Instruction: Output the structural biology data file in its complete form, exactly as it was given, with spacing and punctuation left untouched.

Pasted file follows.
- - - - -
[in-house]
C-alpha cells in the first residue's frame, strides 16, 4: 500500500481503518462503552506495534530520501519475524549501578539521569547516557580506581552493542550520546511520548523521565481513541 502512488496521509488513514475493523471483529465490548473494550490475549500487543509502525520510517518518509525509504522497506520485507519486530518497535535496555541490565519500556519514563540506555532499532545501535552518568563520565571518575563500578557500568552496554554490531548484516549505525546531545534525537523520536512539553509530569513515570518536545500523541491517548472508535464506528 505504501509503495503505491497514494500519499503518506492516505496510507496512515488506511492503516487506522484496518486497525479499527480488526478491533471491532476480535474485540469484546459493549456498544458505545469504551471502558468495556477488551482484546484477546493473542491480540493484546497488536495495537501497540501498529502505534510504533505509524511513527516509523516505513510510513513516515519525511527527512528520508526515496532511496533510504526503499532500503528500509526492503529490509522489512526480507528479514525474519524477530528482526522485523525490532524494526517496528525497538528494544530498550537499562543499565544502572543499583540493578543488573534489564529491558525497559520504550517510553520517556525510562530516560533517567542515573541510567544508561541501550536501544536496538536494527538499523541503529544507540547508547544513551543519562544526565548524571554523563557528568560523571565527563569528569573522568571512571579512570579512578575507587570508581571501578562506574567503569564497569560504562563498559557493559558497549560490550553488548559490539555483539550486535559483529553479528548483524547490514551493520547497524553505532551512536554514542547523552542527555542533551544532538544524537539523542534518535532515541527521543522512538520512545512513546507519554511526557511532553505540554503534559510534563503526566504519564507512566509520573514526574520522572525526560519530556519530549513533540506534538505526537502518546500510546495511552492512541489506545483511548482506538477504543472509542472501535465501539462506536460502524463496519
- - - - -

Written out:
[in-house]
C-alpha cells in the first residue's frame, strides 16, 4: 500500500481503518462503552506495534530520501519475524549501578539521569547516557580506581552493542550520546511520548523521565481513541 502512488496521509488513514475493523471483529465490548473494550490475549500487543509502525520510517518518509525509504522497506520485507519486530518497535535496555541490565519500556519514563540506555532499532545501535552518568563520565571518575563500578557500568552496554554490531548484516549505525546531545534525537523520536512539553509530569513515570518536545500523541491517548472508535464506528 505504501509503495503505491497514494500519499503518506492516505496510507496512515488506511492503516487506522484496518486497525479499527480488526478491533471491532476480535474485540469484546459493549456498544458505545469504551471502558468495556477488551482484546484477546493473542491480540493484546497488536495495537501497540501498529502505534510504533505509524511513527516509523516505513510510513513516515519525511527527512528520508526515496532511496533510504526503499532500503528500509526492503529490509522489512526480507528479514525474519524477530528482526522485523525490532524494526517496528525497538528494544530498550537499562543499565544502572543499583540493578543488573534489564529491558525497559520504550517510553520517556525510562530516560533517567542515573541510567544508561541501550536501544536496538536494527538499523541503529544507540547508547544513551543519562544526565548524571554523563557528568560523571565527563569528569573522568571512571579512570579512578575507587570508581571501578562506574567503569564497569560504562563498559557493559558497549560490550553488548559490539555483539550486535559483529553479528548483524547490514551493520547497524553505532551512536554514542547523552542527555542533551544532538544524537539523542534518535532515541527521543522512538520512545512513546507519554511526557511532553505540554503534559510534563503526566504519564507512566509520573514526574520522572525526560519530556519530549513533540506534538505526537502518546500510546495511552492512541489506545483511548482506538477504543472509542472501535465501539462506536460502524463496519